Buick LaCrosse Test Drive Reviews
2017 Buick LaCrosse
The 2017 Buick LaCrosse is all-new for the model year and it really shows. Especially inside. In years past, it's been little more than a Chevrolet Impala with lipstick, but it's now definitely differentiated from the Chevy, at least on the inside. Our chief complaint about the LaCrosse is its plain and fairly boring exterior look.
Once inside the LaCrosse, that impression changes immediately. This sedan has one of the more well-done interiors we've seen in any sedan segment. That's backed up with a confident drive dynamic and smart fuel economy thanks to the tried-and-true drivetrain underneath the car.
The 2017 LaCrosse is now truly competitive with both top-level sedans and entry-level luxury models and finally hits the sweet spot Buick has long aimed for. This is an excellent car that definitely deserves our high rating.
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2016 Buick LaCrosse
The 2016 Buick LaCrosse full size sedan is the quintessential lame duck. This is the last year for the current shape LaCrosse as a sexy, svelte and game changing 2017 model is waiting in the wings as "the new face of Buick." In fact, the future is looking quite rosy for Buick thanks to the new Cascada convertible, upcoming Envision midsize crossover and exciting concepts like the Avista coupe which was unveiled at this year's Detroit Auto Show.
But in a world where pre and post-bankruptcy GM are known as the "Old GM" and the "New GM," the current LaCrosse sedan manages to have its feet planted firmly in both eras with design and engineering elements that were disappointingly old school but with quality controls much more in keeping with the competition. Beyond roominess, comfort and a general level of competence on par with its low key competition, the 2016 Buick LaCrosse lacks any real X-Factor or draw to make it stand out in the marketplace.
No mention of "old GM" can be made without a vehicle naming mishap story. As was true with the Chevy Nova sold for decades in Latin American countries with the name "Chevy doesn't start" in Spanish, LaCrosse apparently means "to pleasure oneself" in the parlance of French speakers in Quebec, Canada where the car is built. How General Motors, which calls this sedan something else now in Quebec, missed this fact is still a mystery perhaps only someone at "Old GM" could explain.
As the 2016 Buick LaCrosse has been on sale now in its current form for quite a long time now, our fair to middling response to it could only be expected when such an exciting and sexy redesign is just one model year away.
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2013 Buick LaCrosse
The 2013 Buick LaCrosse is doing a lot toward changing Buick's image as strictly a vehicle for your grandpa and grandma. After making its debut for the 2005 model year it is now in its second generation of production. It now receives a beefier body and sleeker roof than its predecessors. The windows have narrowed, which has limited rear driver visibility slightly; but the front end now features a wider, more dominant grille, giving it a much more aggressive look.
The 2013 Buick LaCrosse is a midsize luxury sedan that deserves serious consideration by all those shopping in this segment. This year's model is unchanged from the 2012 version, but does feature Buick's new IntelliLink communications system.
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What to consider in buying a used Buick LaCrosse?
The Buick LaCrosse is a large premium-segment sedan that was introduced in the 2005 model year. Serving as the flagship for the premium brand's lineup, the LaCrosse is already in its third generation. The first-generation LaCrosse is a midsize sedan that briefly replaced the Regal and permanently replaced the Century in Buick's lineup. LaCrosse models from 2010 forward are considered full-sized sedans rather than midsize, though they fit somewhere in between the two designations.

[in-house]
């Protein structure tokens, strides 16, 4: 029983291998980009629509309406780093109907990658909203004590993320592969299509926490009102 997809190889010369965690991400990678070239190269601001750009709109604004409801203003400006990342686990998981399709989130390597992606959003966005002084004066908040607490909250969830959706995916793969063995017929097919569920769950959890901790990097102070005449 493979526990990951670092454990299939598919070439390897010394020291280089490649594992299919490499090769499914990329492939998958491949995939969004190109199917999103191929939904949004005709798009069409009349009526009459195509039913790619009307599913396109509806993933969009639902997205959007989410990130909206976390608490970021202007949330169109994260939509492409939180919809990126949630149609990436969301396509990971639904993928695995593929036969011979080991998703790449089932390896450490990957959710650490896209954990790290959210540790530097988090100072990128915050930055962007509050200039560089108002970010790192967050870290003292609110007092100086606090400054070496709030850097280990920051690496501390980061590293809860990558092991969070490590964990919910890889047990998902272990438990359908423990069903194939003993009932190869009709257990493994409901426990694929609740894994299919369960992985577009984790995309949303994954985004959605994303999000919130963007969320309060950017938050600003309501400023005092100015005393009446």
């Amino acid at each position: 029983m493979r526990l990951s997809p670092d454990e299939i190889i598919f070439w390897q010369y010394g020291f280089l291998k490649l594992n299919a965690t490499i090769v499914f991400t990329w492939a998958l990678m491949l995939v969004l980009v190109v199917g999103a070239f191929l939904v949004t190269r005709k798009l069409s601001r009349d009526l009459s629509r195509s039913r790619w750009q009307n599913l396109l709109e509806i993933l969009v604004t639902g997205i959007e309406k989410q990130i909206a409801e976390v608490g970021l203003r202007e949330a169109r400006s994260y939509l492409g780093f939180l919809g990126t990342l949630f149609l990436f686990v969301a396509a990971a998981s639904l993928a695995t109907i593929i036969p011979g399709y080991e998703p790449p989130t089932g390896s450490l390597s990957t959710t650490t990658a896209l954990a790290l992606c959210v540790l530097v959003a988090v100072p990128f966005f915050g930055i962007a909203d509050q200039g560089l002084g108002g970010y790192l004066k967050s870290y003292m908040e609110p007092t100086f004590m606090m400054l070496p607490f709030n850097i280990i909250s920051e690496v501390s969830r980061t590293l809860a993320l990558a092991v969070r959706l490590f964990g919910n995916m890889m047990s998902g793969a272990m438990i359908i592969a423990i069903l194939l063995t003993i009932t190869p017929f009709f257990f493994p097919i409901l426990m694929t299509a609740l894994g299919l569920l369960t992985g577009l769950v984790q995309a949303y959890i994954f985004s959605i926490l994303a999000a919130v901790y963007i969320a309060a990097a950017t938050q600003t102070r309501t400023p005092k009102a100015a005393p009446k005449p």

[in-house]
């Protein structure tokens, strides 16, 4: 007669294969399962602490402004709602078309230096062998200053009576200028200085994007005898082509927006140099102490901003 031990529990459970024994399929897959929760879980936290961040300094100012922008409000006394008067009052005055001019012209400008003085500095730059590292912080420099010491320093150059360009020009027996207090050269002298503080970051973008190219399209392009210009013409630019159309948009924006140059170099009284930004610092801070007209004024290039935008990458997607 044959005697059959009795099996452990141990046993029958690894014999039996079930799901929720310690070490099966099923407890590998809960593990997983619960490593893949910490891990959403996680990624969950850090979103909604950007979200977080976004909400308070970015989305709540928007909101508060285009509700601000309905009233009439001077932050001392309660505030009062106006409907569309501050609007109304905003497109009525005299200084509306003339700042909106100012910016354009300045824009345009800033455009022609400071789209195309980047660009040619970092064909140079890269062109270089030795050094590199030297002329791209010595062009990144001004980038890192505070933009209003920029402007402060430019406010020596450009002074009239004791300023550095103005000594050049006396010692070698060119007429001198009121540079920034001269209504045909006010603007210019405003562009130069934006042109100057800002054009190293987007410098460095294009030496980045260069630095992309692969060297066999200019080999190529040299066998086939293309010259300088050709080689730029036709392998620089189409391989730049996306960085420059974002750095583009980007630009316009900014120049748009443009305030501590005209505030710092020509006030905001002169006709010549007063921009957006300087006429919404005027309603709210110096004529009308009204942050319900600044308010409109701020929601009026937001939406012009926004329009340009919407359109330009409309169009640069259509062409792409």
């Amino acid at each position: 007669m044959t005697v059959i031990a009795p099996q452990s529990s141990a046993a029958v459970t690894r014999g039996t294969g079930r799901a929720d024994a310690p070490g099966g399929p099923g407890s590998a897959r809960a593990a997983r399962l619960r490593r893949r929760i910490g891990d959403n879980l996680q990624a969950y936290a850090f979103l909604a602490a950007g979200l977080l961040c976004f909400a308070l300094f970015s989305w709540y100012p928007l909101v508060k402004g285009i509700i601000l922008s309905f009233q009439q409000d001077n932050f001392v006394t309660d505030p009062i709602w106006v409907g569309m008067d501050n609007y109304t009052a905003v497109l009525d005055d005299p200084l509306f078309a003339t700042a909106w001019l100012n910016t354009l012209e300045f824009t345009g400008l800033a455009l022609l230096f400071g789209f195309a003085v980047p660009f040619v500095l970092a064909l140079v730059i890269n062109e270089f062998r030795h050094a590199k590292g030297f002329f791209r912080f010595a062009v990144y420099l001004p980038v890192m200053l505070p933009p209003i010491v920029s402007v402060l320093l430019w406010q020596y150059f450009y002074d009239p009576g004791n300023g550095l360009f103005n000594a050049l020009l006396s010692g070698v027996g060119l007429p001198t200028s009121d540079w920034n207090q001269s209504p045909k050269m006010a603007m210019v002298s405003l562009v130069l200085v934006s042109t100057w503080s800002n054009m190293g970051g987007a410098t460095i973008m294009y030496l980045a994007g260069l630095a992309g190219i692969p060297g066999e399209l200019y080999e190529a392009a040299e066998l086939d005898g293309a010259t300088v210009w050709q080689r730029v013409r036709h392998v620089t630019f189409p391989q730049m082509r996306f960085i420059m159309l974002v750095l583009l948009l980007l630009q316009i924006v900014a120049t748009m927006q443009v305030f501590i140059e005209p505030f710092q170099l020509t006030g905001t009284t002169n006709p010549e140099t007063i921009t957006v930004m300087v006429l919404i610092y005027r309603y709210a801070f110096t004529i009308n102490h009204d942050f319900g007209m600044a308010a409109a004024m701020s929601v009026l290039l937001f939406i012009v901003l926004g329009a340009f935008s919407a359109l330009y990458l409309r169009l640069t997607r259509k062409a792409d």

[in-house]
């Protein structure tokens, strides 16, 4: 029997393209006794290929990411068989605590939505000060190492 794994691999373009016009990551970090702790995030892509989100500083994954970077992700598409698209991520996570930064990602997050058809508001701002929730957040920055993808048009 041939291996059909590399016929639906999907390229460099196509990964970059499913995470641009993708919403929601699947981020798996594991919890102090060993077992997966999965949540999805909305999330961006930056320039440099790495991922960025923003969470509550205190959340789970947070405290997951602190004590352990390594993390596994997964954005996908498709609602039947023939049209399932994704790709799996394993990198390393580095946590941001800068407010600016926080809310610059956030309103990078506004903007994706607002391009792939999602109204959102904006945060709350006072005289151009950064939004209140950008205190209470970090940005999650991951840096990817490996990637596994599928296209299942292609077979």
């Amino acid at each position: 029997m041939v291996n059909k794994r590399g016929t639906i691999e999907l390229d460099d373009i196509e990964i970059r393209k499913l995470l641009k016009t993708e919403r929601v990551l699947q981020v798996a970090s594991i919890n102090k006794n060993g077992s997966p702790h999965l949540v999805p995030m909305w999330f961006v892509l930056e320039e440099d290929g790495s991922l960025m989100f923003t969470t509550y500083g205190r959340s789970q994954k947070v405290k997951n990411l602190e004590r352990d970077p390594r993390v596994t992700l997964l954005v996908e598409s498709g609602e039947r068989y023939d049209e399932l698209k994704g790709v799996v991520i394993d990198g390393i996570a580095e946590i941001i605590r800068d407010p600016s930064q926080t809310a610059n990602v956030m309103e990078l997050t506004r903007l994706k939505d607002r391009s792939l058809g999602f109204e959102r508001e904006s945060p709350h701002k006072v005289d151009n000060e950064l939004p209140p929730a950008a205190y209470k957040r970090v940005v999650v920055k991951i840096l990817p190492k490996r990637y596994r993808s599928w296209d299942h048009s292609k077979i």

The first-generation LaCrosse was introduced in 2005 and offered with a 3.8-liter V6 or a 3.6-liter V6 engine option, both with a four-speed automatic transmission. Canadian versions of the LaCrosse were called the Buick Allure in this generation. A light facelift was given to the LaCrosse in 2008 and a Super trim model was offered for that year only as a sportier build with a beefier 5.3-liter V8 borrowed from the Chevrolet Impala SS and Monte Carlo SS models.
The second-generation LaCrosse, introduced in the 2010 model year, saw the car significantly changed as it grew in size and improved in both fitment and refinement. Still called the Allure in Canada, this new-generation Buick LaCrosse was sportier, more visually striking, and had a much more upscale interior. A four-cylinder engine (2.4-liter) was introduced as a base option with a 3.0- and 3.6-liter V6 being also available on certain trim levels or as upgrades. The transmission remained a six-speed automatic no matter the engine choice. The 2010 model year also began the Buick LaCrosse's assembly at the Kansas City, Kansas plant, moving from the Canadian plant it had been built in before.
The 2017 model year begins the third generation of the LaCrosse, featuring a lighter platform and more European-ish styling. Aimed at a global market, especially the Chinese market where it is a best seller, the LaCrosse has a new look, new power plant options, new transmission, and a renewed emphasis on technology. It also introduces the new tri-color Buick emblem to the North American market.
The Buick LaCrosse has always been noted for its safety in crash tests. Most problems are reported in the first-generation car, especially the 2005-2008 model years, with high-mileage transmission issues and low-mileage starting electronics failures. Competitors to the LaCrosse include the well-received Toyota Avalon and Lexus ES, and the sportier Chrysler 300.